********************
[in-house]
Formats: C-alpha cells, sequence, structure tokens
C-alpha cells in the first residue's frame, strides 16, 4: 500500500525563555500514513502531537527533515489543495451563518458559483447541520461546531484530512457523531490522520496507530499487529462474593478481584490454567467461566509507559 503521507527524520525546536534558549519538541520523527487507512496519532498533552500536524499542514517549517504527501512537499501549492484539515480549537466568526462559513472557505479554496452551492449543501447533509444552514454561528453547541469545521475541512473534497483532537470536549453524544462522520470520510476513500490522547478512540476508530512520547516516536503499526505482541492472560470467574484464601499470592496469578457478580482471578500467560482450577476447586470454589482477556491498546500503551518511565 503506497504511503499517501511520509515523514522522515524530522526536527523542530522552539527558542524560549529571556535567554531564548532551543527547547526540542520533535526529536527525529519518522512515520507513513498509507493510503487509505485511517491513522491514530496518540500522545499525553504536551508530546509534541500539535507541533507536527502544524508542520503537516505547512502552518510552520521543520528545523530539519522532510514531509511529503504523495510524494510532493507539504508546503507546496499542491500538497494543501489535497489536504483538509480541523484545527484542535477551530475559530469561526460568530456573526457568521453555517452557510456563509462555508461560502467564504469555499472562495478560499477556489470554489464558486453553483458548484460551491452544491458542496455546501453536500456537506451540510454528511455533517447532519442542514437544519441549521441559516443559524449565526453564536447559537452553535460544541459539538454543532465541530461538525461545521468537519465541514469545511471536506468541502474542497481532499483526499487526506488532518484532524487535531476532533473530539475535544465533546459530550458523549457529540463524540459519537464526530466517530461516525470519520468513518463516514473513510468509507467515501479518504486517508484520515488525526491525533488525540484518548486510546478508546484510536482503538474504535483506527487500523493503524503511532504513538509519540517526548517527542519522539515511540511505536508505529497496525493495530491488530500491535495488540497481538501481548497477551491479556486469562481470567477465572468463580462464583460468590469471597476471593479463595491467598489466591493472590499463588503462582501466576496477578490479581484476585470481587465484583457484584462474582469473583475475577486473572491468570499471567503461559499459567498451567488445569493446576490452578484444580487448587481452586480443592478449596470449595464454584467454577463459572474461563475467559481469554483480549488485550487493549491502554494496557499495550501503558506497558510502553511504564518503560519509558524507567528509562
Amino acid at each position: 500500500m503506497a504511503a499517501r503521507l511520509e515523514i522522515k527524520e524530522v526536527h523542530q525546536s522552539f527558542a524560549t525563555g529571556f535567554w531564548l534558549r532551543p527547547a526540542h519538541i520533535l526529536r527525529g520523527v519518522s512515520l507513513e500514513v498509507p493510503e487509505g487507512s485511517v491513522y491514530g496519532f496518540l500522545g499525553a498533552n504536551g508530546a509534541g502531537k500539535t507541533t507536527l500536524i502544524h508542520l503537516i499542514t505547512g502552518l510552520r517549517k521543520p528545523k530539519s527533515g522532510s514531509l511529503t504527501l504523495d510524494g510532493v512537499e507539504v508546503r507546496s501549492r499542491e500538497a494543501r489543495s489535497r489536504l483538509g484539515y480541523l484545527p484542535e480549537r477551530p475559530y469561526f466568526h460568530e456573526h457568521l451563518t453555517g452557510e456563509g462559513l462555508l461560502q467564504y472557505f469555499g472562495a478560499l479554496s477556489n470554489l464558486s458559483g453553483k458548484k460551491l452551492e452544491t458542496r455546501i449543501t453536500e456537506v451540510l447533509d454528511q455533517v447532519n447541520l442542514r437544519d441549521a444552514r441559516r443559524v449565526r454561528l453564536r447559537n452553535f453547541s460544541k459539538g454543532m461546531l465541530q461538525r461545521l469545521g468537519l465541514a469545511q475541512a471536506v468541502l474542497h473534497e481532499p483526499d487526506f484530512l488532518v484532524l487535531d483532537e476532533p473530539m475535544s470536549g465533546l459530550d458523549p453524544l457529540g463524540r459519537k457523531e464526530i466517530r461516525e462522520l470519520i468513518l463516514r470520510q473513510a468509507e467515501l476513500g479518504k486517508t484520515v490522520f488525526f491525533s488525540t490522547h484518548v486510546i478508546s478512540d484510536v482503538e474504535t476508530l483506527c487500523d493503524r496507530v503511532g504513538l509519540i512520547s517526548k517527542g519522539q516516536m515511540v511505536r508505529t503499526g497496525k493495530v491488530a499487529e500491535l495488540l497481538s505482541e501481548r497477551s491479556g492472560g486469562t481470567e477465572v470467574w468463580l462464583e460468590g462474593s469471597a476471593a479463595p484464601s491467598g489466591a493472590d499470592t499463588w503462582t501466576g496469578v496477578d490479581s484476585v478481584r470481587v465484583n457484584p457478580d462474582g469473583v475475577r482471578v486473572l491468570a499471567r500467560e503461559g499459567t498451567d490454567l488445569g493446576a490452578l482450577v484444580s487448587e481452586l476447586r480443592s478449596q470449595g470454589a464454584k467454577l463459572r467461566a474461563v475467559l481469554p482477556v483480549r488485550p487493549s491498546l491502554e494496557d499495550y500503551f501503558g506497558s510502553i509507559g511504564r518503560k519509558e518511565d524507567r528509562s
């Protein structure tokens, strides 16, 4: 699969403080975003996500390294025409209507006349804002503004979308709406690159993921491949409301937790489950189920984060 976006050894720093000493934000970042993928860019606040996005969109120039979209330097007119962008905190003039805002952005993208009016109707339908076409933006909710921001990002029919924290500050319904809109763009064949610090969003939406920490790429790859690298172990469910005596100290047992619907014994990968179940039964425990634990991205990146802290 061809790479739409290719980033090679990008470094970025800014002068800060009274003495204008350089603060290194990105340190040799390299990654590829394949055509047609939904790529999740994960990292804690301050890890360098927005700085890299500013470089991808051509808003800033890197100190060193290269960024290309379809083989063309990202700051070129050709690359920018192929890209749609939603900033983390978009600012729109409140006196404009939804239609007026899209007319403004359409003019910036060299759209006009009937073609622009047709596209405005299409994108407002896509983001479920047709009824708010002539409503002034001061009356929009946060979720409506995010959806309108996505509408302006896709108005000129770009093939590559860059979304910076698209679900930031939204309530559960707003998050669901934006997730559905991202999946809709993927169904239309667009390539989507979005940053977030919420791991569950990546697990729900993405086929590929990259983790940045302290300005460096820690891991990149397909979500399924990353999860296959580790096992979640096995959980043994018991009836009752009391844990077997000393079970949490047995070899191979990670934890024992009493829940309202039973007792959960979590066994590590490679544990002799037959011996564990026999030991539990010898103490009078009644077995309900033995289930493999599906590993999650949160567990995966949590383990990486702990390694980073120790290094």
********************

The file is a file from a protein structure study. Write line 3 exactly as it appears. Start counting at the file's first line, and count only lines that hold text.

C-alpha cells in the first residue's frame, strides 16, 4: 500500500525563555500514513502531537527533515489543495451563518458559483447541520461546531484530512457523531490522520496507530499487529462474593478481584490454567467461566509507559 503521507527524520525546536534558549519538541520523527487507512496519532498533552500536524499542514517549517504527501512537499501549492484539515480549537466568526462559513472557505479554496452551492449543501447533509444552514454561528453547541469545521475541512473534497483532537470536549453524544462522520470520510476513500490522547478512540476508530512520547516516536503499526505482541492472560470467574484464601499470592496469578457478580482471578500467560482450577476447586470454589482477556491498546500503551518511565 503506497504511503499517501511520509515523514522522515524530522526536527523542530522552539527558542524560549529571556535567554531564548532551543527547547526540542520533535526529536527525529519518522512515520507513513498509507493510503487509505485511517491513522491514530496518540500522545499525553504536551508530546509534541500539535507541533507536527502544524508542520503537516505547512502552518510552520521543520528545523530539519522532510514531509511529503504523495510524494510532493507539504508546503507546496499542491500538497494543501489535497489536504483538509480541523484545527484542535477551530475559530469561526460568530456573526457568521453555517452557510456563509462555508461560502467564504469555499472562495478560499477556489470554489464558486453553483458548484460551491452544491458542496455546501453536500456537506451540510454528511455533517447532519442542514437544519441549521441559516443559524449565526453564536447559537452553535460544541459539538454543532465541530461538525461545521468537519465541514469545511471536506468541502474542497481532499483526499487526506488532518484532524487535531476532533473530539475535544465533546459530550458523549457529540463524540459519537464526530466517530461516525470519520468513518463516514473513510468509507467515501479518504486517508484520515488525526491525533488525540484518548486510546478508546484510536482503538474504535483506527487500523493503524503511532504513538509519540517526548517527542519522539515511540511505536508505529497496525493495530491488530500491535495488540497481538501481548497477551491479556486469562481470567477465572468463580462464583460468590469471597476471593479463595491467598489466591493472590499463588503462582501466576496477578490479581484476585470481587465484583457484584462474582469473583475475577486473572491468570499471567503461559499459567498451567488445569493446576490452578484444580487448587481452586480443592478449596470449595464454584467454577463459572474461563475467559481469554483480549488485550487493549491502554494496557499495550501503558506497558510502553511504564518503560519509558524507567528509562